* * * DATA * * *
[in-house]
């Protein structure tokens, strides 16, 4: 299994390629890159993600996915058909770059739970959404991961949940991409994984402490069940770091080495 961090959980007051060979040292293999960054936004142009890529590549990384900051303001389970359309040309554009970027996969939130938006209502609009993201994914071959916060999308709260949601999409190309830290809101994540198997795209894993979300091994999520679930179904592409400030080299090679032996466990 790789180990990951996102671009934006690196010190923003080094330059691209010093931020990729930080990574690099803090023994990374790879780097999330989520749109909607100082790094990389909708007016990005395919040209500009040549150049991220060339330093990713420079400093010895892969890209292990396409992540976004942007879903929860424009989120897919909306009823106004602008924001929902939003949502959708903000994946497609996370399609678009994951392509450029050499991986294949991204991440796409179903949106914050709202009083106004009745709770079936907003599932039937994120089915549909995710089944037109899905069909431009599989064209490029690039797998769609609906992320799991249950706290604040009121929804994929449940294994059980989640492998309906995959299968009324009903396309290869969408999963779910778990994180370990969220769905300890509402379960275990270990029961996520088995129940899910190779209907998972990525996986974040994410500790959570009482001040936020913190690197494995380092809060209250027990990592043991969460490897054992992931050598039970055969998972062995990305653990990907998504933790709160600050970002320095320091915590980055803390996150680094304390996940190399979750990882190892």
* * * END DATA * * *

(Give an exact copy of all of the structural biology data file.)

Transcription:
[in-house]
């Protein structure tokens, strides 16, 4: 299994390629890159993600996915058909770059739970959404991961949940991409994984402490069940770091080495 961090959980007051060979040292293999960054936004142009890529590549990384900051303001389970359309040309554009970027996969939130938006209502609009993201994914071959916060999308709260949601999409190309830290809101994540198997795209894993979300091994999520679930179904592409400030080299090679032996466990 790789180990990951996102671009934006690196010190923003080094330059691209010093931020990729930080990574690099803090023994990374790879780097999330989520749109909607100082790094990389909708007016990005395919040209500009040549150049991220060339330093990713420079400093010895892969890209292990396409992540976004942007879903929860424009989120897919909306009823106004602008924001929902939003949502959708903000994946497609996370399609678009994951392509450029050499991986294949991204991440796409179903949106914050709202009083106004009745709770079936907003599932039937994120089915549909995710089944037109899905069909431009599989064209490029690039797998769609609906992320799991249950706290604040009121929804994929449940294994059980989640492998309906995959299968009324009903396309290869969408999963779910778990994180370990969220769905300890509402379960275990270990029961996520088995129940899910190779209907998972990525996986974040994410500790959570009482001040936020913190690197494995380092809060209250027990990592043991969460490897054992992931050598039970055969998972062995990305653990990907998504933790709160600050970002320095320091915590980055803390996150680094304390996940190399979750990882190892």